Syria uncovered a large intact mosaic that dates back to the Roman era, in the central town of Rastan, saying it is the most important archaeological discovery since the conflict began 11 years ago.
The mosaic, at 120 square meters (around 1300 square feet), was found in an old building that Syria's General Directorate of Antiquities and Museums had been excavating.
Lebanese and Syrian businessmen from the neighbouring country's Nabu Museum bought the property that dates back to the 4th century and donated it to the Syrian state.
Each panel was filled with square-shaped, small colorful stones measuring about half an inch on each side.
Dr. Humam Saad, Associate Director of Excavation and Archaeological Research at Syria's General Directorate of Antiquities and Museums, said the mosaic shows the Ancient Amazon warriors as portrayed in Roman mythology.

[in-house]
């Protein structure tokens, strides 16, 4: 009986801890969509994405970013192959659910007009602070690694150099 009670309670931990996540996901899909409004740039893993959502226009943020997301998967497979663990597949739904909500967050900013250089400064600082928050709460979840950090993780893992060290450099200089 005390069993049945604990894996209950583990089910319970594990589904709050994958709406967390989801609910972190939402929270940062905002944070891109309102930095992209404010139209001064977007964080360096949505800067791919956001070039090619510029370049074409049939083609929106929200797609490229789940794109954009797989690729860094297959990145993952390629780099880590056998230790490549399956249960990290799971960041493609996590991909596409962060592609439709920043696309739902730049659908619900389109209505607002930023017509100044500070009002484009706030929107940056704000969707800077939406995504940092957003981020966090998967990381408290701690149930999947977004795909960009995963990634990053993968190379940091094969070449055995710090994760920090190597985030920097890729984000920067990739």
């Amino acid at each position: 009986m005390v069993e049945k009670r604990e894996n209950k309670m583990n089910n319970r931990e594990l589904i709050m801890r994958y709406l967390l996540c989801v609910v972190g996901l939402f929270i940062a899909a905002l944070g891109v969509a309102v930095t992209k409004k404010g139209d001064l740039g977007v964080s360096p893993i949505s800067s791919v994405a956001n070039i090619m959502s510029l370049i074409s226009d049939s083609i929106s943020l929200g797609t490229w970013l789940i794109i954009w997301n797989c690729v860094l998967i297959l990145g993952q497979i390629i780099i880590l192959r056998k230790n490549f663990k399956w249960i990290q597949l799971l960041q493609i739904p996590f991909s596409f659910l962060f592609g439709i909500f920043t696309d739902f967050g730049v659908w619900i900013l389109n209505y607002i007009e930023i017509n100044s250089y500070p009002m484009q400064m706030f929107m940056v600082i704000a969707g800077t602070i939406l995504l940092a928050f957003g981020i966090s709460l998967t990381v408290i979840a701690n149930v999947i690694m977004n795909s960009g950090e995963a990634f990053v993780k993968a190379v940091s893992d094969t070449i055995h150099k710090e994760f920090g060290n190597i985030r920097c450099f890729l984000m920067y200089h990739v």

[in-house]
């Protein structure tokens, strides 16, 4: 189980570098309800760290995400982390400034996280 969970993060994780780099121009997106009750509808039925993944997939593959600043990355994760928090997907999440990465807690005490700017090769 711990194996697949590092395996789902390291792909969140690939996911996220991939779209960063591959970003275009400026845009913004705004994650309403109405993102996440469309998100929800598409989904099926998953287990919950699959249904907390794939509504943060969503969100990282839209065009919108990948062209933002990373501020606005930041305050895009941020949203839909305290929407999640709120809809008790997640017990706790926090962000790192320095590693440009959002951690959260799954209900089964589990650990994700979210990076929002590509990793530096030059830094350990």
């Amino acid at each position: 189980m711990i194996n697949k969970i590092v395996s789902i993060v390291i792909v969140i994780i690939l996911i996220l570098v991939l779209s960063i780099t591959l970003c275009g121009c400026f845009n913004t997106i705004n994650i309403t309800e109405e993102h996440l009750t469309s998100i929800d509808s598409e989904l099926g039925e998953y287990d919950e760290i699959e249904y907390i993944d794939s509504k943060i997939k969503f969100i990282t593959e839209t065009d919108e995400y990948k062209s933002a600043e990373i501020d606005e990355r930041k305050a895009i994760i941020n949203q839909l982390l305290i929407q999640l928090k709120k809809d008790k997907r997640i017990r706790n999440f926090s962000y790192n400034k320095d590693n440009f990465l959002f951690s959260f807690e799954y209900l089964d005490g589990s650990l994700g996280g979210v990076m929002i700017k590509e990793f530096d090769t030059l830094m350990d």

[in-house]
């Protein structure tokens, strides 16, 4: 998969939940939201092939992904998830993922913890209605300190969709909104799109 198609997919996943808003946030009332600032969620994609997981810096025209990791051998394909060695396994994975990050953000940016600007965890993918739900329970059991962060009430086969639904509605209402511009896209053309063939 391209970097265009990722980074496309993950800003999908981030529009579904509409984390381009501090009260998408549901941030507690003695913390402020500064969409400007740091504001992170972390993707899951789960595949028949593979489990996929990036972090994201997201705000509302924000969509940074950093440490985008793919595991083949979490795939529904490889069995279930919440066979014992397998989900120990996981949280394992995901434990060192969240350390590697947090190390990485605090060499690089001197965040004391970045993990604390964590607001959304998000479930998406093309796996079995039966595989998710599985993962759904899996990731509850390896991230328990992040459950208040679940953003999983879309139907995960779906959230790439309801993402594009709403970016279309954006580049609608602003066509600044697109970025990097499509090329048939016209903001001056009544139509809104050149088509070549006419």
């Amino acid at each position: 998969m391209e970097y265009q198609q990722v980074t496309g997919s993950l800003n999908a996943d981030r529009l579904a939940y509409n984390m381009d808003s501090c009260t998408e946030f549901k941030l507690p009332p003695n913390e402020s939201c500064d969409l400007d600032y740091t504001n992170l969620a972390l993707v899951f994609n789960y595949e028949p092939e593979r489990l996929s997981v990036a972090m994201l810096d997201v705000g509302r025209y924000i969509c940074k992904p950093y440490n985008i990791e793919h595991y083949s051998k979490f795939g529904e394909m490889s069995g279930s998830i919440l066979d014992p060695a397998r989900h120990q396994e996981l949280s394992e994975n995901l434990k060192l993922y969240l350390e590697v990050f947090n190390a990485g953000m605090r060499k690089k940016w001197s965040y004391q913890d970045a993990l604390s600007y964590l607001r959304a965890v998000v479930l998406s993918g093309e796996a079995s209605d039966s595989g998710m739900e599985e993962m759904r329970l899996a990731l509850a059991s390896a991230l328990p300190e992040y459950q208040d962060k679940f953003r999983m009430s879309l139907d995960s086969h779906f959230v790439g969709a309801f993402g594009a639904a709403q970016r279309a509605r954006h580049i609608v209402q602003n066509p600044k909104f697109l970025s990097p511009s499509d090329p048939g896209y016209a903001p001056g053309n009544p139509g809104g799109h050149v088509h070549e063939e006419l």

In Ancient Greek and Roman mythology, demigod hero Hercules slayed Hippolyta, queen of the Amazons, in one of his 12 labours.
The mosaic also portrays Neptune, Ancient Roman god of the sea, and 40 of his mistresses.
Syrian heritage sites have been looted and destroyed over the past decade of ongoing violent conflict.
Among the most notable incidents was the Islamic State group taking Palmyra, a UNESCO world heritage site that boasts 2,000-year-old towering Roman-era colonnades and priceless artifacts, and partially destroying a Roman theater.
Meanwhile, Syria's cash-strapped government have slowly been rebuilding Aleppo's centuries-old bazaar after reclaiming it from armed opposition forces in 2016.
Rastan was once a major opposition stronghold and was a point of intense clashes, before the Syrian government reclaimed the city in 2018.